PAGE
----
PROJECT: Raspberry PI Foundation

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The Raspberry Pi is a credit-card sized computer that plugs into your TV and a keyboard.  It plays high definition video, can do spreadsheets, word-processing, games, and a host of other things.  There are two versions, which cost either $25 or $35!

It’s been designed by a non-profit in the UK call the Raspberry PI Foundation. The idea behind the foundation is to create a cheap computer that’s easy to program that EVERY kid could own, and that would thus create a conducive atmosphere to teaching basic computer science and programming in schools.

Schematic of the Raspberry PI

The design does not include a built-in hard disk or solid-state drive, instead relying on an SD card for booting and long-term storage.  The $35 version has ethernet, two USB ports, and a dongle for wireless can also be used. (but it does not have wireless built in)  The first versions of this will not have a case either!

The Raspberry Pi Foundation plans to support Fedora Linux as the initial system software package/distribution, with support for Debian and Arch Linux as well. Also planned are tools for supporting Python as the main programming language, with support for other languages coming later including BBC Basic, C, and PERL.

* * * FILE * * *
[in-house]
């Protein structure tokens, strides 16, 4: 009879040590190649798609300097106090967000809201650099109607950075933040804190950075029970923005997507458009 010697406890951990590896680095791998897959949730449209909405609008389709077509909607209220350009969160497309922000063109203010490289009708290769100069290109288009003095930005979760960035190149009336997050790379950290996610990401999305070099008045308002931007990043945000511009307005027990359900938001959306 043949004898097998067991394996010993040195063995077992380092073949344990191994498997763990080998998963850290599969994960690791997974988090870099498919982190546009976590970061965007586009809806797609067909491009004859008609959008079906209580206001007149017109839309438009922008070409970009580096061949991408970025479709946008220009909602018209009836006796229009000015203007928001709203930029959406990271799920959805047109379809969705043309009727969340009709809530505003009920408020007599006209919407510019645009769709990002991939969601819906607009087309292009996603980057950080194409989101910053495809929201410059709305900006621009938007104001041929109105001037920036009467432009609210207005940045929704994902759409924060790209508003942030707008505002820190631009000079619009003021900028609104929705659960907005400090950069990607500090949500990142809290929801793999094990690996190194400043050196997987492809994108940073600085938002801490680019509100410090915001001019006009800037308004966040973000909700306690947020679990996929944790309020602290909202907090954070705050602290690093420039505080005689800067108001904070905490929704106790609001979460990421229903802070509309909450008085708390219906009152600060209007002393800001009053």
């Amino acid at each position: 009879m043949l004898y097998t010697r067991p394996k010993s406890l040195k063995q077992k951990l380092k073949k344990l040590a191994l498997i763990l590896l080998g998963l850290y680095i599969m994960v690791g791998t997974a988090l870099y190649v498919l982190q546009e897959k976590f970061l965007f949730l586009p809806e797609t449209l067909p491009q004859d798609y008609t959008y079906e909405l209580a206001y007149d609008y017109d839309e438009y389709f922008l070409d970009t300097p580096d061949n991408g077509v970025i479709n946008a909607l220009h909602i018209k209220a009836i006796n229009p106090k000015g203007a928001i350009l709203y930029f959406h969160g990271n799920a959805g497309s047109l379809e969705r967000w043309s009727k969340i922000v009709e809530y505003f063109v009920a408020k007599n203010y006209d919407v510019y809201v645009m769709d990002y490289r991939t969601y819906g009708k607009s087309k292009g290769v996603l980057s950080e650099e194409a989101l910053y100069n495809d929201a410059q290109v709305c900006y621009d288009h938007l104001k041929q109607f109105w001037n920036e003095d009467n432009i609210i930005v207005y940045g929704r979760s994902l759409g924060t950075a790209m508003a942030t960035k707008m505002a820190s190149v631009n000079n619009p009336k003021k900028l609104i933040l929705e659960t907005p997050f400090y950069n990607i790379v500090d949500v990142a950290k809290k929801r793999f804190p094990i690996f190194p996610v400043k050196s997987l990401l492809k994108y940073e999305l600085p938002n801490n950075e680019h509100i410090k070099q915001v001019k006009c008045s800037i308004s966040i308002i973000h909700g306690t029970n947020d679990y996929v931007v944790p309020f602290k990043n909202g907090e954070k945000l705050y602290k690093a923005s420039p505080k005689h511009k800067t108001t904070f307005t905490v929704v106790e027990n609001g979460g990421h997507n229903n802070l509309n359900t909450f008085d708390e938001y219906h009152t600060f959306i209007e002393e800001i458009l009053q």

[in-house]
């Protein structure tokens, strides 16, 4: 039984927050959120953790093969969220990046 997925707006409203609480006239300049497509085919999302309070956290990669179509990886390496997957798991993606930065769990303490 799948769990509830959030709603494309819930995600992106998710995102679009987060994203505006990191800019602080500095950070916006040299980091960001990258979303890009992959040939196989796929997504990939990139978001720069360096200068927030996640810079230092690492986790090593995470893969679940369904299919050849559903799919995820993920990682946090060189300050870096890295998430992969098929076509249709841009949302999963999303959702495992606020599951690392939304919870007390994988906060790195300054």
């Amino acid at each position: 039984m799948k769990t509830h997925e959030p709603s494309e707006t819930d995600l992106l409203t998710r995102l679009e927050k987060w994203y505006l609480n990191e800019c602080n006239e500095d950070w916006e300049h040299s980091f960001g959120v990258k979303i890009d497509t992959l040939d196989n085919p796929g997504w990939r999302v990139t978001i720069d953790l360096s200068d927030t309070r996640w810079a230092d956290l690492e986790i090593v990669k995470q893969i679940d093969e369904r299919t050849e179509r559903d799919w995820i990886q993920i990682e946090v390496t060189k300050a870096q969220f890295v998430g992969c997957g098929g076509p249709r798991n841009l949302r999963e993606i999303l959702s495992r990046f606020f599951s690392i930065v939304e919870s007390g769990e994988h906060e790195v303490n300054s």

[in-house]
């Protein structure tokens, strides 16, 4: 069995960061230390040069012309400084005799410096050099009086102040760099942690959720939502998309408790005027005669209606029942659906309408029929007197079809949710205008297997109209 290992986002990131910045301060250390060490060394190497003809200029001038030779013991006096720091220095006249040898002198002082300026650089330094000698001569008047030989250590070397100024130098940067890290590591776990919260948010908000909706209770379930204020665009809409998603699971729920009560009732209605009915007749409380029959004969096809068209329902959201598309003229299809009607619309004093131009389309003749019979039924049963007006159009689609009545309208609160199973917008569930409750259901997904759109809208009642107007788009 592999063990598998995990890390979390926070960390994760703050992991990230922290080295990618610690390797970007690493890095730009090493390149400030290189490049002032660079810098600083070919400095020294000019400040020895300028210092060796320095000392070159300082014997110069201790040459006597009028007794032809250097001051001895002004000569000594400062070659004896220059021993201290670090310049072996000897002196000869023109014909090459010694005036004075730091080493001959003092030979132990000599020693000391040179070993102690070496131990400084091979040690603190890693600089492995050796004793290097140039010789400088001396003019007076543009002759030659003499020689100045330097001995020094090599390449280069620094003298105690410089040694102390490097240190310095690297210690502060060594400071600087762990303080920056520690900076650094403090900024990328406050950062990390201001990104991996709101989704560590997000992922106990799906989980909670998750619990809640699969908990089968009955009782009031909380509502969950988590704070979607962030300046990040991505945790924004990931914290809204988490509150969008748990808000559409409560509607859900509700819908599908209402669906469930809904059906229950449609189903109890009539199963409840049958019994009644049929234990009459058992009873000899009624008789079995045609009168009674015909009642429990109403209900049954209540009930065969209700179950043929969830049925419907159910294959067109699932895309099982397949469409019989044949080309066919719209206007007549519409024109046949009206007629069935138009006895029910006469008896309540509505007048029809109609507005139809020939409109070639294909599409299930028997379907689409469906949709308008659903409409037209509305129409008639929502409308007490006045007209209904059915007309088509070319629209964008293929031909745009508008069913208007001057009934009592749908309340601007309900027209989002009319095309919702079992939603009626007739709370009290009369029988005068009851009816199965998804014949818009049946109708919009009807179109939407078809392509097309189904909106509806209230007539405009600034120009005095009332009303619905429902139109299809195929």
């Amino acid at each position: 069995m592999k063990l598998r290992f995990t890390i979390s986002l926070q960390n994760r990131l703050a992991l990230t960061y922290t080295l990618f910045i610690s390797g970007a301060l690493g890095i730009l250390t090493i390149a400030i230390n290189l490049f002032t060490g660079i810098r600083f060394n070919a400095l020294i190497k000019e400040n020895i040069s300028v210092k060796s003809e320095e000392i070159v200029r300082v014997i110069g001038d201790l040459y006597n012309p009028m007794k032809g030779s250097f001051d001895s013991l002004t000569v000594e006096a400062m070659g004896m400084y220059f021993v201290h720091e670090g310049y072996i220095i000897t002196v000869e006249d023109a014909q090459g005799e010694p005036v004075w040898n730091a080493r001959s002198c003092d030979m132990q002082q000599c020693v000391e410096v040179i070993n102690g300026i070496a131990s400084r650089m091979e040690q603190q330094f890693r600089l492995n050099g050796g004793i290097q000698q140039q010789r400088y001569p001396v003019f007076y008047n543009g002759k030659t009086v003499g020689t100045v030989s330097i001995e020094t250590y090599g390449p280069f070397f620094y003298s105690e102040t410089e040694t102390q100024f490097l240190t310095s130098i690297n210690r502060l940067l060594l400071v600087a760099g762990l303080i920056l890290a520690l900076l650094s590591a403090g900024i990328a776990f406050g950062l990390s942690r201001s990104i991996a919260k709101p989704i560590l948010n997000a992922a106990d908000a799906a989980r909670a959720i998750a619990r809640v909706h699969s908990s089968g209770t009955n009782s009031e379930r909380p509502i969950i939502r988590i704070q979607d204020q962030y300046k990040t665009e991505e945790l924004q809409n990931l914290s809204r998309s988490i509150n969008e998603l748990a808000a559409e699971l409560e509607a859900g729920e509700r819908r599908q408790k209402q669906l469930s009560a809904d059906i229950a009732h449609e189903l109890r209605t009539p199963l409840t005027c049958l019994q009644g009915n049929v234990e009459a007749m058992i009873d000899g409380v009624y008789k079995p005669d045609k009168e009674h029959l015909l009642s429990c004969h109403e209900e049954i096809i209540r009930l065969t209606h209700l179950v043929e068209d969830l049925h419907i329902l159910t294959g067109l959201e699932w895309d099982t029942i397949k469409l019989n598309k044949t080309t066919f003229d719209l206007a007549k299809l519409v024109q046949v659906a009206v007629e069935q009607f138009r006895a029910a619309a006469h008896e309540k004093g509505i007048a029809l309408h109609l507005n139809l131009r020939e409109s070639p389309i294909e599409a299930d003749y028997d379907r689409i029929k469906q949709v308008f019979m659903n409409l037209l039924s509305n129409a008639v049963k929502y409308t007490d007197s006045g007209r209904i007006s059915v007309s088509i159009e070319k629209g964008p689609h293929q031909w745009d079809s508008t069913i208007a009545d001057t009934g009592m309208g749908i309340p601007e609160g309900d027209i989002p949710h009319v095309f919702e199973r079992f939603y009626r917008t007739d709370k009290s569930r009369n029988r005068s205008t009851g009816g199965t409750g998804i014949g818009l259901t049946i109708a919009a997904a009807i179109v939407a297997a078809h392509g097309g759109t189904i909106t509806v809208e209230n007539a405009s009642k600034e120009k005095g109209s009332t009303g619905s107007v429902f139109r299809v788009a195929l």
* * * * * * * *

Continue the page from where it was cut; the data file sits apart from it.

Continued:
Raspberry PI held in hand of Eben Upton

The idea for a VERY inexpensive computer had  been percolating in the minds of the creators of Raspberry PI since 2006, and after a number of prototypes, computers have become powerful enough and cheap enough and small enough to make it possible.

The Raspberry Pi  Foundation sales partners started taking orders for shipments in late February, and they have been inundated with demand.

To find out more about the Raspberry Pi, visit

There will be a Raspberry PI programming webinar with one of the founders of the group, Eben Upton, (pictured above) on April 4.

If you want to attend, you’ll need to sign up for the event at Element 14′s website (Element 14 is one of the selling partners)


 Adam Gertsacov is the co-founder and co-organizer of Digital Family Summit.  He wears many hats, including those of a professional clown, an author and publisher, an artist/educator, a non-profit administrator, a P.T. Barnum impersonator, a flea circus impresario, and the esteemed hat of the Clown Laureate of Greenbelt, Maryland.  

In his copious freetime, he blogs at and, as well as a few other places.
You can find out more about his clown work at
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